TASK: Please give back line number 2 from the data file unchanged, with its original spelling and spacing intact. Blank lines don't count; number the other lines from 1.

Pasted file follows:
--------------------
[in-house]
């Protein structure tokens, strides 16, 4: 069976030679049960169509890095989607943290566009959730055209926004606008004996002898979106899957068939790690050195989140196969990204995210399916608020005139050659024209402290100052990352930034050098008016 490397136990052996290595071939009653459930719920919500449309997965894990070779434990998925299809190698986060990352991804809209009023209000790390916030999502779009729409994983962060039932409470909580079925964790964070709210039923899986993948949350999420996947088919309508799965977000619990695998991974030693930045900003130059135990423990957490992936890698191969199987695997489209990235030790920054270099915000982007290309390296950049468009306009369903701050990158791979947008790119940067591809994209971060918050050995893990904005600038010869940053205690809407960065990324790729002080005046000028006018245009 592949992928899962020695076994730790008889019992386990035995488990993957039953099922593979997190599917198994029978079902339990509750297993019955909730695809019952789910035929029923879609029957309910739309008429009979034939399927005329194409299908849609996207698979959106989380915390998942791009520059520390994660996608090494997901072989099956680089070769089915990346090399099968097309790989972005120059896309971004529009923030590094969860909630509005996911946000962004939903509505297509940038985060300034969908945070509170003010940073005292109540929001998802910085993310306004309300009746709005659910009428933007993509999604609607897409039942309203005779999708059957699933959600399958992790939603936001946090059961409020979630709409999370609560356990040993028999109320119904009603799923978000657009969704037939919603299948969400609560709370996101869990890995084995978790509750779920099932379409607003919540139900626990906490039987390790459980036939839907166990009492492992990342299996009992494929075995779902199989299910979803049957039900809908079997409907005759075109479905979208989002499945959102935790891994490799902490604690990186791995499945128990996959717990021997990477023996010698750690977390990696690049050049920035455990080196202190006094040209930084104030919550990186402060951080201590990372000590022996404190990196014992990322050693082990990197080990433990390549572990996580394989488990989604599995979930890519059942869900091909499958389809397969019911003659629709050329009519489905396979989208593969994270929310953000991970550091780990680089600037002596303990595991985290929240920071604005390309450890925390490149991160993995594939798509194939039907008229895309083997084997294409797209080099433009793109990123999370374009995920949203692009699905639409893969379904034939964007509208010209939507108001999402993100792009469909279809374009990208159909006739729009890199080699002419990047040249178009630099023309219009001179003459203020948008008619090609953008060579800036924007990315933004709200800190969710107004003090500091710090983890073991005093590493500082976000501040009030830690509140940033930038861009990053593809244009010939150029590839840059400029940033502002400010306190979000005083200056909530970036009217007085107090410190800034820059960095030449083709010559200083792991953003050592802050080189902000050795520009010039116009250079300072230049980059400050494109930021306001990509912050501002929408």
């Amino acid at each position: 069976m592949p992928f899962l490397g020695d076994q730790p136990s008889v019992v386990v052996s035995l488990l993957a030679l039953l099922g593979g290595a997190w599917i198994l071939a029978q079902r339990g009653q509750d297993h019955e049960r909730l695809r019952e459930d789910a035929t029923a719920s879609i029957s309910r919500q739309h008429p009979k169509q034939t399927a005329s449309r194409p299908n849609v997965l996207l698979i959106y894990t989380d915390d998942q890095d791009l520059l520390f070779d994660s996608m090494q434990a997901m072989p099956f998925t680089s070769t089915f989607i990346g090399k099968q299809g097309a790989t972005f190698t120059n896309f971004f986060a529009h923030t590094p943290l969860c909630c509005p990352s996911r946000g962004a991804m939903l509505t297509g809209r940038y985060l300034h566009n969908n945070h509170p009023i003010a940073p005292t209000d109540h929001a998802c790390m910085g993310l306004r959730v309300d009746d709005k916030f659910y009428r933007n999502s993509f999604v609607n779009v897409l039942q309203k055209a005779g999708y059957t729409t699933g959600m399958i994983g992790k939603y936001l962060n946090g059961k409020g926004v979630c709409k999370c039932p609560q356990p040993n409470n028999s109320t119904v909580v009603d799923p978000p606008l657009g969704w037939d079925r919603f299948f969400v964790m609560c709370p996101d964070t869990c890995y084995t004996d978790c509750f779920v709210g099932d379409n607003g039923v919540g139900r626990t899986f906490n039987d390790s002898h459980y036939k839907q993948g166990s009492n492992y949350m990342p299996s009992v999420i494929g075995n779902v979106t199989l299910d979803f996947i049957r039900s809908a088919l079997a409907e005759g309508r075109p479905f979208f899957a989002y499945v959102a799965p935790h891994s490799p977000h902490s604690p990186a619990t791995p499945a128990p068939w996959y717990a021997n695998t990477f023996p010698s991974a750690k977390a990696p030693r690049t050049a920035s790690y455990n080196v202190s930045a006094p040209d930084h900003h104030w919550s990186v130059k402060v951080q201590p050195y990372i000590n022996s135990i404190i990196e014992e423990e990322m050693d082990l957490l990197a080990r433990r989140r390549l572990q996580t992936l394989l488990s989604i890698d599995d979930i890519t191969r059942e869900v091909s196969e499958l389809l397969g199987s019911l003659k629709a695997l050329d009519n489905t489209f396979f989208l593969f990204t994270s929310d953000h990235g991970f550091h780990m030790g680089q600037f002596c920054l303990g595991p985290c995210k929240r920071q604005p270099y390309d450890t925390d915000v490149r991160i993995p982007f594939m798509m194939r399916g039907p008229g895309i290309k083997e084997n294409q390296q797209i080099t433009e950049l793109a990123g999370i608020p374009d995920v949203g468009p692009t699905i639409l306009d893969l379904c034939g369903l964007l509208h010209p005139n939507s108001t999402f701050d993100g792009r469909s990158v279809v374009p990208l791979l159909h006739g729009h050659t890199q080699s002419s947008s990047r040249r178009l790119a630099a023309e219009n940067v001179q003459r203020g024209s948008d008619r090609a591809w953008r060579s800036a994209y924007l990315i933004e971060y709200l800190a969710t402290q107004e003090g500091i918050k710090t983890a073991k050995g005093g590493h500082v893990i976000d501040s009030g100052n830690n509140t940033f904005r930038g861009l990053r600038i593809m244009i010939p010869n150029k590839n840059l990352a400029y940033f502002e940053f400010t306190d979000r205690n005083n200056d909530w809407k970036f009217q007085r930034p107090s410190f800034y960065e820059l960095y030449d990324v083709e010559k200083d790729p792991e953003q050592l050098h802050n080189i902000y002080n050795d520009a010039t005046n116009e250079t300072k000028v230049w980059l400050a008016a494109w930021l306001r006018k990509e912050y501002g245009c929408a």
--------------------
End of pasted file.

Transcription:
């Protein structure tokens, strides 16, 4: 069976030679049960169509890095989607943290566009959730055209926004606008004996002898979106899957068939790690050195989140196969990204995210399916608020005139050659024209402290100052990352930034050098008016 490397136990052996290595071939009653459930719920919500449309997965894990070779434990998925299809190698986060990352991804809209009023209000790390916030999502779009729409994983962060039932409470909580079925964790964070709210039923899986993948949350999420996947088919309508799965977000619990695998991974030693930045900003130059135990423990957490992936890698191969199987695997489209990235030790920054270099915000982007290309390296950049468009306009369903701050990158791979947008790119940067591809994209971060918050050995893990904005600038010869940053205690809407960065990324790729002080005046000028006018245009 592949992928899962020695076994730790008889019992386990035995488990993957039953099922593979997190599917198994029978079902339990509750297993019955909730695809019952789910035929029923879609029957309910739309008429009979034939399927005329194409299908849609996207698979959106989380915390998942791009520059520390994660996608090494997901072989099956680089070769089915990346090399099968097309790989972005120059896309971004529009923030590094969860909630509005996911946000962004939903509505297509940038985060300034969908945070509170003010940073005292109540929001998802910085993310306004309300009746709005659910009428933007993509999604609607897409039942309203005779999708059957699933959600399958992790939603936001946090059961409020979630709409999370609560356990040993028999109320119904009603799923978000657009969704037939919603299948969400609560709370996101869990890995084995978790509750779920099932379409607003919540139900626990906490039987390790459980036939839907166990009492492992990342299996009992494929075995779902199989299910979803049957039900809908079997409907005759075109479905979208989002499945959102935790891994490799902490604690990186791995499945128990996959717990021997990477023996010698750690977390990696690049050049920035455990080196202190006094040209930084104030919550990186402060951080201590990372000590022996404190990196014992990322050693082990990197080990433990390549572990996580394989488990989604599995979930890519059942869900091909499958389809397969019911003659629709050329009519489905396979989208593969994270929310953000991970550091780990680089600037002596303990595991985290929240920071604005390309450890925390490149991160993995594939798509194939039907008229895309083997084997294409797209080099433009793109990123999370374009995920949203692009699905639409893969379904034939964007509208010209939507108001999402993100792009469909279809374009990208159909006739729009890199080699002419990047040249178009630099023309219009001179003459203020948008008619090609953008060579800036924007990315933004709200800190969710107004003090500091710090983890073991005093590493500082976000501040009030830690509140940033930038861009990053593809244009010939150029590839840059400029940033502002400010306190979000005083200056909530970036009217007085107090410190800034820059960095030449083709010559200083792991953003050592802050080189902000050795520009010039116009250079300072230049980059400050494109930021306001990509912050501002929408």